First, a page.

The Most Dangerous Racing Roads in the World

The Most Dangerous Racing Roads in the World

Motorsports can be extremely exhilarating with the fast-paced action and the incredible skill often required to manoeuvre vehicles in the way they do – but there’s always the risk of danger when travelling at such fast speeds and so closely together.

Even on tracks deemed safe, drivers are never free from risk and this was shown all too clearly last year on the opening lap of the Bahrain GP in F1 when former Haas driver Roman Grosjean managed to narrowly escape as his car turned into a fireball. Some tracks have become so famous they’ve even become features in modern games however as these like this wolf gold slot enhance the experience – but what are some of the most dangerous roads in the racing world?

The Isle of Man TT – One of the most prestigious motorcycle races in the world, but often regarded as one of the most dangerous races too – winding through tight village roads and open cliffsides, the riders can reach speeds of almost 200 miles-per-hour as they pass inches away from brick walls and telephone poles. Since 1911, the race has claimed 260 lives for just the competitors, and as the course remains open to the public throughout the race week without speed limits there are many fans that have left the island injured too.

Nürburgring Nordschilfe One of the most famous racetracks in the world has hosted some of the premier motorsports in its time but is now most widely known as being a track open to the public – with 73 corners and spanning almost 13 miles, it is an extremely technical track even for those most experienced. The danger comes from the amateur public drivers – with an estimated 3-12 deaths per year, many traverse the track thinking they know the ins and outs only to be caught out by the steep embankments and tricky turns like the carousel, whilst a fun day out for many, some things certainly should be left to the professionals.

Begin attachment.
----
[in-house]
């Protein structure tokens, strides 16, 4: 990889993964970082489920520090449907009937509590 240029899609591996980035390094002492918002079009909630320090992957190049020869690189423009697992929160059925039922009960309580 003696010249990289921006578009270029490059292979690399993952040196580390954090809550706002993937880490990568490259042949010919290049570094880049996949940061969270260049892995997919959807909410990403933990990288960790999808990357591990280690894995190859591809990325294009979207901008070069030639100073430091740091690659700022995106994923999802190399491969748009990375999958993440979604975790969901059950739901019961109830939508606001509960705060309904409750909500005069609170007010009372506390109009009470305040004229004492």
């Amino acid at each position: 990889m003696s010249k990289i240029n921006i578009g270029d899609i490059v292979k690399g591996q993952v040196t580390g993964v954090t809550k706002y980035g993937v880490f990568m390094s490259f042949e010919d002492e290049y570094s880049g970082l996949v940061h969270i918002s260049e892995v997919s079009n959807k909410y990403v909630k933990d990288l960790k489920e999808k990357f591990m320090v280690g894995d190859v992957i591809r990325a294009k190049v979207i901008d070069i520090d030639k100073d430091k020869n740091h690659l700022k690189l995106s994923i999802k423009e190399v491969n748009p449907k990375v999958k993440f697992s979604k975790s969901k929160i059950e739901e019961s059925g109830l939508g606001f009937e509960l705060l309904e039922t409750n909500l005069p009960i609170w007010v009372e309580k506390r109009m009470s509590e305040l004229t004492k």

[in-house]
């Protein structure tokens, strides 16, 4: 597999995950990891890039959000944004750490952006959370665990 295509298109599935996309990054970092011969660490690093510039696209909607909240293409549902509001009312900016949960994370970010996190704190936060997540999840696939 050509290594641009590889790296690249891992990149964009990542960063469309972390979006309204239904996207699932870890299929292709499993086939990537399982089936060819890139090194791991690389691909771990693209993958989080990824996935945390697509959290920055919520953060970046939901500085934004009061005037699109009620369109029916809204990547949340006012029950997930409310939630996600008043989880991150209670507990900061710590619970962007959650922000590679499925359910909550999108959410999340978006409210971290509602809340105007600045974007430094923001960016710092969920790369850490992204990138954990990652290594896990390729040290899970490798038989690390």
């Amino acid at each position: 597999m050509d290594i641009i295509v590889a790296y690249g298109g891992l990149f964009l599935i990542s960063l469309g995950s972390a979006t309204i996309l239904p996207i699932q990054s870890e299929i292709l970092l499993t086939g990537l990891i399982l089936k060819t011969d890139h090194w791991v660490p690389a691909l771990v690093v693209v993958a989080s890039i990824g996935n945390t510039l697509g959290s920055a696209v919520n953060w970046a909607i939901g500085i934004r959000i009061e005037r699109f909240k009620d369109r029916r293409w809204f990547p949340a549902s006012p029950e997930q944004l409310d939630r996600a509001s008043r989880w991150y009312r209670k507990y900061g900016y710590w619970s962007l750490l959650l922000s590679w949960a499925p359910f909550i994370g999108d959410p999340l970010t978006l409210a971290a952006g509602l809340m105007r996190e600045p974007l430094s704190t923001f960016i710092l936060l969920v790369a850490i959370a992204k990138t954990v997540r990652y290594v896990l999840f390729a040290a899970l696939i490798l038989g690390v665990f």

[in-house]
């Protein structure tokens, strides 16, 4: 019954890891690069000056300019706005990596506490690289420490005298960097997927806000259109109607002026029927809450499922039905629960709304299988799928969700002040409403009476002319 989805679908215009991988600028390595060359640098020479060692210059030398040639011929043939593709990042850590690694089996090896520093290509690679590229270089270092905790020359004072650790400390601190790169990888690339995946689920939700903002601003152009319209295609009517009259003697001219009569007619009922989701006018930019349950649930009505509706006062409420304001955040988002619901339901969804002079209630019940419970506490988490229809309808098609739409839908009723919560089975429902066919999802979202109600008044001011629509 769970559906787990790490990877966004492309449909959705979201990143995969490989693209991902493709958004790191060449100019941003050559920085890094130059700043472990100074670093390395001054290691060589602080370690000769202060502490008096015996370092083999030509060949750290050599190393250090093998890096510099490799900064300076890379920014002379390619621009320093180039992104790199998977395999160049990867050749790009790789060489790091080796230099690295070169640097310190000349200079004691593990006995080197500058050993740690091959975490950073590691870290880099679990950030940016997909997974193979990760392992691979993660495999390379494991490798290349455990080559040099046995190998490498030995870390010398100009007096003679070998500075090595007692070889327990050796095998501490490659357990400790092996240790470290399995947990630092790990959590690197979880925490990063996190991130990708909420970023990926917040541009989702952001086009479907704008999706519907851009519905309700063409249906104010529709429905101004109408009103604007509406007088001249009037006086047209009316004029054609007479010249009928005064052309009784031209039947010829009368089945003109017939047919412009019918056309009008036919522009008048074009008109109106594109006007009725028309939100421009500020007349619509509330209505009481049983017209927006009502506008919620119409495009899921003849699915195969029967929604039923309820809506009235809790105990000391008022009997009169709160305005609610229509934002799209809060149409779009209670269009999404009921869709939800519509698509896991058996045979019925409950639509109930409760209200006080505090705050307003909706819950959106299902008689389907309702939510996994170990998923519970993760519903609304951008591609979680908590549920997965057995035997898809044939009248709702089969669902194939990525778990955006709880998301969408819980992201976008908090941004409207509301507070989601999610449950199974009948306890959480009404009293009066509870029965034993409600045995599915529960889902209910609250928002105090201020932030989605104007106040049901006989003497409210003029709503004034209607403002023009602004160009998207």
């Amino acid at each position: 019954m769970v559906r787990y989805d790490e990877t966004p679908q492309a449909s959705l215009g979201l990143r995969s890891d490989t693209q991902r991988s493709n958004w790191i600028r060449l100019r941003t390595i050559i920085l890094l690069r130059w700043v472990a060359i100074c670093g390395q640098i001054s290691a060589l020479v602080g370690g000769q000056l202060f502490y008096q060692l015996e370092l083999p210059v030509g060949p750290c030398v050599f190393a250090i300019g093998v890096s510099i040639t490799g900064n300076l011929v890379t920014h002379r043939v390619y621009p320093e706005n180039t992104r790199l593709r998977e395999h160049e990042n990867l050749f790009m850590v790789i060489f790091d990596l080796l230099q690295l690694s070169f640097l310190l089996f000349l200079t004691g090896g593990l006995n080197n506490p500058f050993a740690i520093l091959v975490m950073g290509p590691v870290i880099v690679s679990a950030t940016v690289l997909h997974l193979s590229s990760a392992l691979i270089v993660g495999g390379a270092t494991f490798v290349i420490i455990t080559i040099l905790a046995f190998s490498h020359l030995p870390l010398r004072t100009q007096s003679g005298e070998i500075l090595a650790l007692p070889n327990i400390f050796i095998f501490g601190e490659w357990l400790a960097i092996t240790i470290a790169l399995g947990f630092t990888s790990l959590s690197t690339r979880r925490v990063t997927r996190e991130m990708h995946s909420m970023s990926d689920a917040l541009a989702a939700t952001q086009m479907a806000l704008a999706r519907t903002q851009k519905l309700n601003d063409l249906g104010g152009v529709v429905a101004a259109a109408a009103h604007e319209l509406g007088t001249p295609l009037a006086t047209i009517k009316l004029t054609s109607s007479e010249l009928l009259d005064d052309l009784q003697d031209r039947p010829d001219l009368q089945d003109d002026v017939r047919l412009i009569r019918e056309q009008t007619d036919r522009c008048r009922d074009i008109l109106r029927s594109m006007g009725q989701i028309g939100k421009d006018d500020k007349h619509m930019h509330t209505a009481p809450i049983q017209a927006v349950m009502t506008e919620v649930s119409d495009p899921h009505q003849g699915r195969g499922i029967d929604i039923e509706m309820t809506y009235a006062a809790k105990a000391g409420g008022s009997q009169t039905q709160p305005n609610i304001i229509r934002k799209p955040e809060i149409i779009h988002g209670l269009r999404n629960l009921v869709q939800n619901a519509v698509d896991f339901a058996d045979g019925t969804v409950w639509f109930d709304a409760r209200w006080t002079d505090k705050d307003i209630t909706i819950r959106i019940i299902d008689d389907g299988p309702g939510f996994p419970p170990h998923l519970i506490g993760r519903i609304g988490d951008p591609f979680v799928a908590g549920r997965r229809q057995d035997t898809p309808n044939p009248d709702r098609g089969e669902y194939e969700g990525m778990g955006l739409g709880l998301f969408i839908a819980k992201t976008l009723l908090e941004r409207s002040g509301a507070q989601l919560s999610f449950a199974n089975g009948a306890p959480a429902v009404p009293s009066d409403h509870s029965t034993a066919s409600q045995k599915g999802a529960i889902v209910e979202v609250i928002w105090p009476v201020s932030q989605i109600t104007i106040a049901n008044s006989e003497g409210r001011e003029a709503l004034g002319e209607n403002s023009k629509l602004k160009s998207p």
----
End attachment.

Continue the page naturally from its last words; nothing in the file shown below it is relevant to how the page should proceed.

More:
Indy Motor Speedway and Daytona International Speedway – An oval track banked at between 18 and 31 degrees depending where you are on the track and over 40 cars all travelling at high speeds? Sounds like a recipe for disaster. There are always the famous images of the cascading effect of one car spinning at over 160mph and catching multiple cars as it does so, and this is part of the danger for the tracks – if one car goes off, it’s more than likely going to catch many others before it comes to a standstill, and with the cars and shells being made so lightweight, there can often be little to protect the drivers or fans too.

These are just a few of the many, there are a huge number of honourable mentions that certainly could’ve made this list with the likes of Le Mans, Spa-Francorchamps, and many others – it’s often easy in some regard to forget how dangerous motorsports can be, but from time to time the tracks do like to send a reminder.


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